Justice League feels as if people who love comic books got together and made a comic book movie that’s not ashamed it’s a comic book movie. There’s an undercurrent of despair undercutting most of the first half of Justice League. A feeling that the world is not as it should be and that basic justice and decency have fled for warmer climates. To Joss Whedon, Chris Terrio, and Zack Snyder’s credit Justice League never gives in to these feelings.

Instead, they have the audacity to be funny, sad, dorky, cheesy, and sincere. The heroes are actually heroic even if like Barry Allen (Ezra Miller) they need to be mentored along the way. Justice League is demonstrably hopeful as opposed to theoretically hopeful. The characters and story aren’t bogged down by ponderous, boring pseudo-intellectualized ideas about heroism.

The movie is a mixed bag to be sure. Sometimes what’s so great about it feeds into what also makes it so bad; like a Klein bottle. It’s a wonderfully nutty alchemy in which it’s hard to parse one from the other. Justice League is not the Citizen Kane of superhero movies, but then again it’s not trying to be. It is what it is, and what it is is something all it’s own.


Image courtesy of Warner Bros.

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Finally, the Incredibles 2 Has A Trailer

CJ

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Disney is about to give me a heart attack with this teaser for The Incredibles 2.

Featuring Jack-Jack and Mr. Incredible in this long (LONG) awaited snippet, the rumors are finally real: The Incredibles are making their return to the screens and super-crashing right into our hearts again. This has been the longest gap in Pixar sequels to date—a whopping 14 years. Honestly, I didn’t know if I would ever see it, and we still have some time to go.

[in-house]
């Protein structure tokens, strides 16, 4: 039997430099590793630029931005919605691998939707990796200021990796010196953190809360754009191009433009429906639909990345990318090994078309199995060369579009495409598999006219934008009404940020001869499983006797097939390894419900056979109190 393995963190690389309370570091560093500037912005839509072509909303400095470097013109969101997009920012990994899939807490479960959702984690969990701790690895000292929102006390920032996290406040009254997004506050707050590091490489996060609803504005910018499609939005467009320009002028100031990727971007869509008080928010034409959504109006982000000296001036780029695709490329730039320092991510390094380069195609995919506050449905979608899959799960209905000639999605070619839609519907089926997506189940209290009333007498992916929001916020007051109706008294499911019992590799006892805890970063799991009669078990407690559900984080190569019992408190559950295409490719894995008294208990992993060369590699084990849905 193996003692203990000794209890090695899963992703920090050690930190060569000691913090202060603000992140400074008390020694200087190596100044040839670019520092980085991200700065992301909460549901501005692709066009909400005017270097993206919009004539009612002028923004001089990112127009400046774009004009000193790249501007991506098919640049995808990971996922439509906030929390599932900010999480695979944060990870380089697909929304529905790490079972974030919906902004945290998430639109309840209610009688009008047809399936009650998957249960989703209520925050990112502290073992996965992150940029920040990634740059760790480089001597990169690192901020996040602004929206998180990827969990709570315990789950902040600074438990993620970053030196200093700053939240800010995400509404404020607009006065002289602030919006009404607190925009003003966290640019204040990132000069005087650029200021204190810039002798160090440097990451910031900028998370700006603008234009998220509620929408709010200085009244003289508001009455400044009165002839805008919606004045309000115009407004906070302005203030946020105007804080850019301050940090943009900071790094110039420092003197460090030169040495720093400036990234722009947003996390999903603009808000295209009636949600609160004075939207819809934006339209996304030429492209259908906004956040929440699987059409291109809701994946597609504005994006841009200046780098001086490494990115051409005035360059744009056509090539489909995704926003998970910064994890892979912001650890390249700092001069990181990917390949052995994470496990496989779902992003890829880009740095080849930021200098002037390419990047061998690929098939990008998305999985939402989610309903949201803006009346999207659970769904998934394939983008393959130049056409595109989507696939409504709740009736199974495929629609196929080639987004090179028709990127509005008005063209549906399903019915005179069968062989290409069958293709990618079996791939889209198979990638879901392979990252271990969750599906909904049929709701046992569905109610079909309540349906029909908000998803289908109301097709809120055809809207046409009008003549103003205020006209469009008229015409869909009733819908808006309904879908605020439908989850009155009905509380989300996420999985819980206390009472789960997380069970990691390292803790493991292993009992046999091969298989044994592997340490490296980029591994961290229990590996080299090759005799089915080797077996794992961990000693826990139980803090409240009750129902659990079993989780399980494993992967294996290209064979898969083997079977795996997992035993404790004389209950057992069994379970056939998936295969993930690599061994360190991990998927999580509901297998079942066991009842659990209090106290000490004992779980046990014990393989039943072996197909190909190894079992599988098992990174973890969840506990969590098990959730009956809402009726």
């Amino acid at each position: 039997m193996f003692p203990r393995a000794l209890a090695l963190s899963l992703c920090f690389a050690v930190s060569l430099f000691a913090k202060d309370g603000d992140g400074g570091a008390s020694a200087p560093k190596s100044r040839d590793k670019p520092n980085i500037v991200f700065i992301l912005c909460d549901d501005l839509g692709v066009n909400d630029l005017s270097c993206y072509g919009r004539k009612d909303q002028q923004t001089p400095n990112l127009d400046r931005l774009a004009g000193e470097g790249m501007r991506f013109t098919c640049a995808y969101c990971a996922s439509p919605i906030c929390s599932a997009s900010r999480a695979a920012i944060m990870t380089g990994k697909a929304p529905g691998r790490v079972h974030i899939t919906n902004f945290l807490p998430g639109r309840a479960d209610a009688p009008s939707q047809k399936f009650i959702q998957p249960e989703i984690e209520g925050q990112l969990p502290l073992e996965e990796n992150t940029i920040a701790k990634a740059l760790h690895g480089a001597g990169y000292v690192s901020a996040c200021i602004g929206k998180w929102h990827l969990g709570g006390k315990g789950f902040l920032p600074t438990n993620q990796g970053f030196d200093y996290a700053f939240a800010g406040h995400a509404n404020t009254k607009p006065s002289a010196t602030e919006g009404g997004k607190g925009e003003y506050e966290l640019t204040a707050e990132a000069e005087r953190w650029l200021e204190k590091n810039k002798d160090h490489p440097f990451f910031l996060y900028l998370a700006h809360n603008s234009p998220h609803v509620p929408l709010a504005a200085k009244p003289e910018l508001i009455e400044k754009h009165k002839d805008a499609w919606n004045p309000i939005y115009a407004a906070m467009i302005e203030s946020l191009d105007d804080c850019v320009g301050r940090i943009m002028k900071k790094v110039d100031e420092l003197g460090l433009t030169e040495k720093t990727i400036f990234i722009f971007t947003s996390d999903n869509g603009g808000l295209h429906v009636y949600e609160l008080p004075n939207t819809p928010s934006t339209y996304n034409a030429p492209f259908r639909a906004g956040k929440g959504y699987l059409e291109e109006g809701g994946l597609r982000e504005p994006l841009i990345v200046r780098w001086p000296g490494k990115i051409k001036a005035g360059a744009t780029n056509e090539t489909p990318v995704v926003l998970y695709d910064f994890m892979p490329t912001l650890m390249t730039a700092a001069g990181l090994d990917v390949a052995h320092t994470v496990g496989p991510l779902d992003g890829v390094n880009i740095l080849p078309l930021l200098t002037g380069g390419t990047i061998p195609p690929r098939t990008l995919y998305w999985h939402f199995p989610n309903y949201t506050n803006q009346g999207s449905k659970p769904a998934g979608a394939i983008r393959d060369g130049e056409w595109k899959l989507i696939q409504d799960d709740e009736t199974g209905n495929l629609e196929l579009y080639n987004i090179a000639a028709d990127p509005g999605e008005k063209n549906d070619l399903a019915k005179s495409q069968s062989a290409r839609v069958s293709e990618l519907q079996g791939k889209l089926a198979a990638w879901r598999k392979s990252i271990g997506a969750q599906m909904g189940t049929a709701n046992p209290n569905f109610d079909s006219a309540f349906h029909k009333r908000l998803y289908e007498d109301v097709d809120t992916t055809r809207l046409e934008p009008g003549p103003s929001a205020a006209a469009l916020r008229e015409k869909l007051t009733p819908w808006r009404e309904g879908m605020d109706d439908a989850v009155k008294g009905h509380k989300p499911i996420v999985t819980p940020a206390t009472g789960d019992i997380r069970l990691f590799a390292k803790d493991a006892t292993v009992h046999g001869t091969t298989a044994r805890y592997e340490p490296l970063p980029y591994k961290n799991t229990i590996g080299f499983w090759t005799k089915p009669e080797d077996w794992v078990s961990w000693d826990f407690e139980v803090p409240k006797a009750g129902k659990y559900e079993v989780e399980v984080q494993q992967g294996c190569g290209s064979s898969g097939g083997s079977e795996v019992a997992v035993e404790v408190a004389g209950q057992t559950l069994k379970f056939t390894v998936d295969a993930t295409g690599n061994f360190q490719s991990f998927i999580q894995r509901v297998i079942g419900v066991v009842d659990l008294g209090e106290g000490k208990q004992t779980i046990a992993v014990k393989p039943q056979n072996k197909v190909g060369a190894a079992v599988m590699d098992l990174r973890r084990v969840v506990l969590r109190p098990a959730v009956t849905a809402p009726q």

As someone who watched the first Incredibles film way too many times, I am now absolutely giddy with excitement. From the looks of things and what has been confirmed, we’ll be picking up right where we left off. Although it is fresh off the presses, this trailer highlights what we already knew: Jack-Jack has powers, and destructive ones indeed. Now I’m sure the bulk of the film will feature how the Incredibles family will have to deal with him and controlling them, hopefully with the backdrop of a big bad that our leading little man can use for target practice.

My only true, real request is that the ensemble cast is just as good as its predecessor. The original film’s charm came from the ensemble. While I loved the family dynamic, Edna, Syndrome, and Frozone all made it memorable and gave Pixar fans a collective vendetta for a reprise.

The Incredibles 2 bursts into theaters next summer on June 15, 2018.


Images and Video Courtesy of Disney and Pixar